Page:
• Abstract: This study investigates the South Korean government’s role in the success of the Hallyu [Korean Wave] and the growing global interest in Korean popular culture by examining official news releases on Hallyu issued by the Korean Ministry of Culture, Sports, and Tourism from 2007 to 2017. The author argues that the domestic news releases had a supporting role for artists and cultural products in South Korea; they didn’t directly contribute to Korean industrial economic growth. In contrast, the international news releases tended to play a leading role in promoting Korea’s positive image; they contributed to Korea’s industrial economic growth by means of cultural diplomacy and soft power. Statistical analyses were conducted to determine whether a significant relationship exists between domestic news releases and industrial economic growth. To provide evidence of the Korean Ministry of Culture, Sports, and Tourism’s leading role in promoting artists and cultural products abroad, the author examined and qualitatively analyzed English, Chinese, and Japanese language news releases. The findings revealed that the number of releases had no significant relationship with increased annual economic growth, which seems to come from the power of Hallyu itself, not the government’s support. The qualitative analysis shows that international releases were used as a tool to achieve foreign policy goals and advance a positive national image. This study contributes to the growing literature on Hallyu by discussing the dual role of official news releases.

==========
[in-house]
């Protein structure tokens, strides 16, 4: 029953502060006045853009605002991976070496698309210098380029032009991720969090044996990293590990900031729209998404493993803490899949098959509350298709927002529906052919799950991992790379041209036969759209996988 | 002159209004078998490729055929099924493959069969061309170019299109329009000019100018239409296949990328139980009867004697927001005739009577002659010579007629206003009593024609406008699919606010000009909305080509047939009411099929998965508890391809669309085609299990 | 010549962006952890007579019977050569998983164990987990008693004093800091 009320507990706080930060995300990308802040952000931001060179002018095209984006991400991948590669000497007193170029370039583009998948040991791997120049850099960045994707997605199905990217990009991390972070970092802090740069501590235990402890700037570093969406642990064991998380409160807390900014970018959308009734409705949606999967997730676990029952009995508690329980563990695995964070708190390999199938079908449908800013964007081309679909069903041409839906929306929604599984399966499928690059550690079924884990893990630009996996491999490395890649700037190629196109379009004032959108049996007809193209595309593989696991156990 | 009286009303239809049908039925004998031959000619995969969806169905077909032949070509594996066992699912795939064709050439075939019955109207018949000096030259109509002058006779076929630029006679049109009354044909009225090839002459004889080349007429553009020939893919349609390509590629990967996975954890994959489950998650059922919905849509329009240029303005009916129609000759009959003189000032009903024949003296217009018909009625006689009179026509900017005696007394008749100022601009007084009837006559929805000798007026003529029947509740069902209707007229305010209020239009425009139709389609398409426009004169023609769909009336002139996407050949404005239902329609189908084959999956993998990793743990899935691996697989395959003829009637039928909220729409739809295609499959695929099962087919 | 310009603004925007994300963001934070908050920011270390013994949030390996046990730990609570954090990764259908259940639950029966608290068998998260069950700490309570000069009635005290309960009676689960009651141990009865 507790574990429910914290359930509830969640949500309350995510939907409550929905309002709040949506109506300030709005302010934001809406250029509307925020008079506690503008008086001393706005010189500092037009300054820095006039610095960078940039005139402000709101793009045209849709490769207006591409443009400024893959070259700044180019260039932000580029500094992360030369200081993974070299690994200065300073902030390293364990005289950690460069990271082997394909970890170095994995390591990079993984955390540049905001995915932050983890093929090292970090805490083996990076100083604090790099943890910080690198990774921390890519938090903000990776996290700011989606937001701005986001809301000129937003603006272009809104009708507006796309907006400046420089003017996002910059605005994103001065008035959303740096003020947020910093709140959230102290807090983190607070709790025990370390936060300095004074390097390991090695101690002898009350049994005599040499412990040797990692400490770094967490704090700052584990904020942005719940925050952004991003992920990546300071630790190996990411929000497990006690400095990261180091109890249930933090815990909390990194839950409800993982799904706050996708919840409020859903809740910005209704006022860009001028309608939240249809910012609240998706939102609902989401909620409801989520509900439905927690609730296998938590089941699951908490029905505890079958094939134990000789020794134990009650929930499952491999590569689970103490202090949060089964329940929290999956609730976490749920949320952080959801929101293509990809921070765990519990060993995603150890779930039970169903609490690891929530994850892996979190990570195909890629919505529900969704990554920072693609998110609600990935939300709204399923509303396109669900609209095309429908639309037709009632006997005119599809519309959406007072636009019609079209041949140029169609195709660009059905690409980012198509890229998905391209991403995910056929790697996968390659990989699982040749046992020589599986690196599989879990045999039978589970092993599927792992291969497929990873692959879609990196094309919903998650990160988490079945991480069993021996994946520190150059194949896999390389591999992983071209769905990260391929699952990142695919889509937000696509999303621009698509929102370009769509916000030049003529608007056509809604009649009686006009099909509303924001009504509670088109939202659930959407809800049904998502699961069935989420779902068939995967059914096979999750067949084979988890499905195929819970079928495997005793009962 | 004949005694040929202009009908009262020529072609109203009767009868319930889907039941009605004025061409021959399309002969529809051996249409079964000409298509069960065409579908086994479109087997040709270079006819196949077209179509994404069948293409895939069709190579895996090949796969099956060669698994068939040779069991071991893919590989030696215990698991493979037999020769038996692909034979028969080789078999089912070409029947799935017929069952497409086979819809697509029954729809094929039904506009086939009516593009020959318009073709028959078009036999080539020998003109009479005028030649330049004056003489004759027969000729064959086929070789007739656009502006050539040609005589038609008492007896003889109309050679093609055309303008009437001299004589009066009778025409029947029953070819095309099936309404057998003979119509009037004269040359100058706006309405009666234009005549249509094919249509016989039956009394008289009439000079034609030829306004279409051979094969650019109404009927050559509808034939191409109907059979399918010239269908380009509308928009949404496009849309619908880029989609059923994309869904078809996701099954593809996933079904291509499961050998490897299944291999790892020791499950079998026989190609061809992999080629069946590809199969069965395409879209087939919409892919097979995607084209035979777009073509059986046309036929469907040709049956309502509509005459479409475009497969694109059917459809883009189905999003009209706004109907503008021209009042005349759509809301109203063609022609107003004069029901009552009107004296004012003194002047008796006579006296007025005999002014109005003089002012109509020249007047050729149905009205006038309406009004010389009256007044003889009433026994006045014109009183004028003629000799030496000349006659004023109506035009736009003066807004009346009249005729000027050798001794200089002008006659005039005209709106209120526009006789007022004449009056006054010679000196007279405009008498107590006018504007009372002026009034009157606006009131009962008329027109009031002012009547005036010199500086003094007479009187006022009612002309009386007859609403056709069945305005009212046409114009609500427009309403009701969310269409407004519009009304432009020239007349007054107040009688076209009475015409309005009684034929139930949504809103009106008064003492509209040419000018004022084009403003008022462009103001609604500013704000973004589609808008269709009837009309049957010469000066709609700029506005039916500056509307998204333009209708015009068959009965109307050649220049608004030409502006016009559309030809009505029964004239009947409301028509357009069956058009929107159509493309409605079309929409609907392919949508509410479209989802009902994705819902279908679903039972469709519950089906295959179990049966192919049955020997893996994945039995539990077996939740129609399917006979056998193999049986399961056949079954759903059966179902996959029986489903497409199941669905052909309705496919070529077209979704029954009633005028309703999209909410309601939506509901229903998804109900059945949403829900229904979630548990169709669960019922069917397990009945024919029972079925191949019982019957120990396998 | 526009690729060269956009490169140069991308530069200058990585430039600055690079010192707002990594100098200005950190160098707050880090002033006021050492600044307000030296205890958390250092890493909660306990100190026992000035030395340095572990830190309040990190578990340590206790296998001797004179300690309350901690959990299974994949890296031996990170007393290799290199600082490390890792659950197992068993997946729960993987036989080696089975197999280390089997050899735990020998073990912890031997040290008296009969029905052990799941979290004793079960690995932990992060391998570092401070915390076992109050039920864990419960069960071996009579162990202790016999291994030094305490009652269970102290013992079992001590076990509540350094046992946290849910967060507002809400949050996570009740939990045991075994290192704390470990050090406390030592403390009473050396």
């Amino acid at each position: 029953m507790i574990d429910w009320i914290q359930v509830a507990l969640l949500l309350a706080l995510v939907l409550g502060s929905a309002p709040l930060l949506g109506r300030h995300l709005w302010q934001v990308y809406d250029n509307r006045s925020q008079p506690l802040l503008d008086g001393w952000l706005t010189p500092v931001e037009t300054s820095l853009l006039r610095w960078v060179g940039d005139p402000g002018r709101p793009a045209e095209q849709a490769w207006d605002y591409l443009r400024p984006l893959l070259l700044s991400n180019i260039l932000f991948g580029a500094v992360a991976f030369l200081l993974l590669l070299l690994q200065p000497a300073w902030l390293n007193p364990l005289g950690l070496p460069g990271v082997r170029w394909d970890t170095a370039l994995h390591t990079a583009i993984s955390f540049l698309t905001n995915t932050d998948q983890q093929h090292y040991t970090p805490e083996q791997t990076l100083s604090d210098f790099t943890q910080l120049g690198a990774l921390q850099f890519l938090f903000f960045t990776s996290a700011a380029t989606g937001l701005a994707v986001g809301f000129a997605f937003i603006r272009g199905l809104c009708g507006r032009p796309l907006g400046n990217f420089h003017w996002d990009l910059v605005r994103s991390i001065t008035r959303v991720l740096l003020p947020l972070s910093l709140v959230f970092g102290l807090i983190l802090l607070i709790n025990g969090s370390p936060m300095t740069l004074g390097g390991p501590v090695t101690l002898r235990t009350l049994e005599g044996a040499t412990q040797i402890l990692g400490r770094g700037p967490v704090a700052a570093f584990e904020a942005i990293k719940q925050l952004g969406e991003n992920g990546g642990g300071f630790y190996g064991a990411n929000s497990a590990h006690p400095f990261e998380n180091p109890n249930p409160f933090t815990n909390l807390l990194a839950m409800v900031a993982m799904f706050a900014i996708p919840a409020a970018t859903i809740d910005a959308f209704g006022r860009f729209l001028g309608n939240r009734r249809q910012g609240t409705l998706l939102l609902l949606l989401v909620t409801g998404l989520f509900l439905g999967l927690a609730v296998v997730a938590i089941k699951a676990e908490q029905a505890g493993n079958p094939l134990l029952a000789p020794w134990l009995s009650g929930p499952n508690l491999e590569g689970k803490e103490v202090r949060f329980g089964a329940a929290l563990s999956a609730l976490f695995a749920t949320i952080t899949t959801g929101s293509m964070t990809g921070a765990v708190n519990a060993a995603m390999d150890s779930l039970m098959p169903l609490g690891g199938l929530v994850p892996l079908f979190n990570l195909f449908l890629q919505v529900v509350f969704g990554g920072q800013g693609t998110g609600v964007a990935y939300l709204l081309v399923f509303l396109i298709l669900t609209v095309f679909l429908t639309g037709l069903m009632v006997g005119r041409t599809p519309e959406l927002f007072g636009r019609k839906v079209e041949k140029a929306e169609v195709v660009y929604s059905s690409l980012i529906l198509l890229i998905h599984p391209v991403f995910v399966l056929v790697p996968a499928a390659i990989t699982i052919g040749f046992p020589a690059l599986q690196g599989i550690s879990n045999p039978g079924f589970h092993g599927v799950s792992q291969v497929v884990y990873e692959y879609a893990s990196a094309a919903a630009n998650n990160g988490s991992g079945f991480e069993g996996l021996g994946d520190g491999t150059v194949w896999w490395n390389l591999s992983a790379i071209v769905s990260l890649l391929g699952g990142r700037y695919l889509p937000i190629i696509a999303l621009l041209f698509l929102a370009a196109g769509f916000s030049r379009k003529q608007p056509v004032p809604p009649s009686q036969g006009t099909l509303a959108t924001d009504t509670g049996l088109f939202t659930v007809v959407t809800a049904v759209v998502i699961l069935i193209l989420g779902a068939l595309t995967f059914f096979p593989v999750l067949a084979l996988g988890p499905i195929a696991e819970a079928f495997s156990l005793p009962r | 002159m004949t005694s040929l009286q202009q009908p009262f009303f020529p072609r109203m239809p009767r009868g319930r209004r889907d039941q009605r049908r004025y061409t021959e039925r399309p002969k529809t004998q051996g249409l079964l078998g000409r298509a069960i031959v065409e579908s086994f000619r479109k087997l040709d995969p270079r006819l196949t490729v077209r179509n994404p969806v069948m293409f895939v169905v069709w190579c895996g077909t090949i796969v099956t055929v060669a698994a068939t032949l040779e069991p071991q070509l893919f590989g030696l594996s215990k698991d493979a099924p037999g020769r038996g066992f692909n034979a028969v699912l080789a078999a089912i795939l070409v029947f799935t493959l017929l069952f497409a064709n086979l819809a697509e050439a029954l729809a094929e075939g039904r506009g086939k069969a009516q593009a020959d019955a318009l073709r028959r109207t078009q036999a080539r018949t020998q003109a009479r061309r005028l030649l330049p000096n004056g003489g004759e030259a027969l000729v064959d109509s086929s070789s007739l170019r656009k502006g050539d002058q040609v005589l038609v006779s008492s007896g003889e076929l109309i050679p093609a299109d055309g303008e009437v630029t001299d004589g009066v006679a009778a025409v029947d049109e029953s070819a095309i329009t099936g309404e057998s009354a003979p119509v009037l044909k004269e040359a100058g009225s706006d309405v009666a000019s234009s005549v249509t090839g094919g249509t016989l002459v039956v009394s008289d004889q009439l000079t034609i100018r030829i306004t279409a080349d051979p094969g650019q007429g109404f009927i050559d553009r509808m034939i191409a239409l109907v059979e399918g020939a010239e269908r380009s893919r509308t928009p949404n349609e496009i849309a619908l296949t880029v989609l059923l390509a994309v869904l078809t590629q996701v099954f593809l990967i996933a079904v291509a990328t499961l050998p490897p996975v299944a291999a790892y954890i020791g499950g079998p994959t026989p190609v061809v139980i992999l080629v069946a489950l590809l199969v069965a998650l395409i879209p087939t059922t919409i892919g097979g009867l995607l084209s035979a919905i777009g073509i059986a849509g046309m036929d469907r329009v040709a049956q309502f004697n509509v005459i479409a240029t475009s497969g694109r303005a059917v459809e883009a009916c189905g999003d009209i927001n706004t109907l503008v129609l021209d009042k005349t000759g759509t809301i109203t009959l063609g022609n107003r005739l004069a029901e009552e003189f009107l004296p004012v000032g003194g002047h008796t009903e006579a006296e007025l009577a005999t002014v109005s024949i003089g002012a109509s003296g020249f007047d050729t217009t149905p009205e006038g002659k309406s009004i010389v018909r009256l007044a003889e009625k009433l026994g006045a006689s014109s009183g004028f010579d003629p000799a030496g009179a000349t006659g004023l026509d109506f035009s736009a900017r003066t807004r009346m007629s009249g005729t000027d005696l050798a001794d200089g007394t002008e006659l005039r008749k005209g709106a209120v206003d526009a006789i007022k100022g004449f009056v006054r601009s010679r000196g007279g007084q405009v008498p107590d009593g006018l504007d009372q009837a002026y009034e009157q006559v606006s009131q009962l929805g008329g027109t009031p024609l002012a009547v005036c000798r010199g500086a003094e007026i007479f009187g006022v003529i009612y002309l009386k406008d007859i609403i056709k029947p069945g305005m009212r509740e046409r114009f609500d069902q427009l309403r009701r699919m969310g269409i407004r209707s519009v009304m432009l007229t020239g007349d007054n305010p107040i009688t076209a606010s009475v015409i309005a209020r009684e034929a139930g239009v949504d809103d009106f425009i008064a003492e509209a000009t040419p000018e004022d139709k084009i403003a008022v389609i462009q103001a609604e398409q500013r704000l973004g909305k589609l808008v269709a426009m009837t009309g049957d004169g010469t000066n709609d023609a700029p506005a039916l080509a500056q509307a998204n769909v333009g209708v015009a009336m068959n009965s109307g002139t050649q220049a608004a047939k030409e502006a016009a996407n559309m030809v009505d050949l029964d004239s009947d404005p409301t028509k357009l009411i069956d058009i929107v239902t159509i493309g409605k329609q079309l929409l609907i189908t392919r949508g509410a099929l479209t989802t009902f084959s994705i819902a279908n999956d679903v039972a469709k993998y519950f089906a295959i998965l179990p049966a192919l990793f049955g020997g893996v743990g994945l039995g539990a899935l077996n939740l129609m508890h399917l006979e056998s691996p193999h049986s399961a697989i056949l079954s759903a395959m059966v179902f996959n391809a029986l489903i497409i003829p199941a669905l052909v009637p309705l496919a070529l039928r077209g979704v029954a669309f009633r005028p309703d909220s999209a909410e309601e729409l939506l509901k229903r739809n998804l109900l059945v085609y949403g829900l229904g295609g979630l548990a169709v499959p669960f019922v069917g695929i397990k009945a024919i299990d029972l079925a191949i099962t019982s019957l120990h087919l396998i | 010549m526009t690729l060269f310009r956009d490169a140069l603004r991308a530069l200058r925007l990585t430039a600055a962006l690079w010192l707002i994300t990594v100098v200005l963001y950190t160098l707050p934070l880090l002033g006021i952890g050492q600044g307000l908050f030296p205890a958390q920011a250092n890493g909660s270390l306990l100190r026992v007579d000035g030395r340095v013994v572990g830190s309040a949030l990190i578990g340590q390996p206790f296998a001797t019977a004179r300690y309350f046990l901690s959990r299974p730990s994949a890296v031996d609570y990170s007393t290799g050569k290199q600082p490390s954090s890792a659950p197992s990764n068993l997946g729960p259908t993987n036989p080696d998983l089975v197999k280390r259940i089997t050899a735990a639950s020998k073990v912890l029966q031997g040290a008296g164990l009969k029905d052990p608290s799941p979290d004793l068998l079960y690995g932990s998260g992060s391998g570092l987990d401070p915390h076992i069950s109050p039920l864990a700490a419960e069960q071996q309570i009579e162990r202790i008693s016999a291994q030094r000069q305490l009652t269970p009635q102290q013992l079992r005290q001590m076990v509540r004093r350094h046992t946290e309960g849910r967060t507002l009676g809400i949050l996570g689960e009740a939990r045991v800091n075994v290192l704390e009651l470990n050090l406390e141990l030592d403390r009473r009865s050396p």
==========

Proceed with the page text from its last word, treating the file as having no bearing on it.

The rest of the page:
• Topic: Government, Culture, Soft Power, popular culture, Cultural Diplomacy
  • Political Geography: South Korea, Korea, Global Focus
  • Author: Jenna Gibson
  • Publication Date: 10-2018
  • Content Type: Journal Article
  • Journal: International Journal of Korean Studies
  • Institution: International Council on Korean Studies
  • Abstract: Over the last decade, Western publics have gradually caught on to the Kpop phenomenon; the Korean Wave has arrived on European and North American shores and shows no signs of receding. Heightened interest has corresponded with increased mainstream media coverage, both among news and entertainment outlets. This article analyzes mainstream media coverage of the Korean Wave from 2009 to 2019, including an examination of overall trends in K-pop framing over time. This analysis suggests that coverage of K-pop in Western media has proceeded through four distinct stages of development: 1) Introductory Stage, 2) Gangnam Style Stage, 3) Korean Wave Stage, and 4) Mainstreaming Stage. This article also examines how the changing portrayal of K-pop for general audiences has corresponded with a similar evolution in portrayals of South Korea and Korean society as a whole.
  • Topic: Media, News Analysis, Soft Power, Music, popular culture
  • Political Geography: Asia, South Korea, United States of America
  • Author: Hyeri Jung
  • Publication Date: 10-2018
  • Content Type: Journal Article
  • Journal: International Journal of Korean Studies
  • Institution: International Council on Korean Studies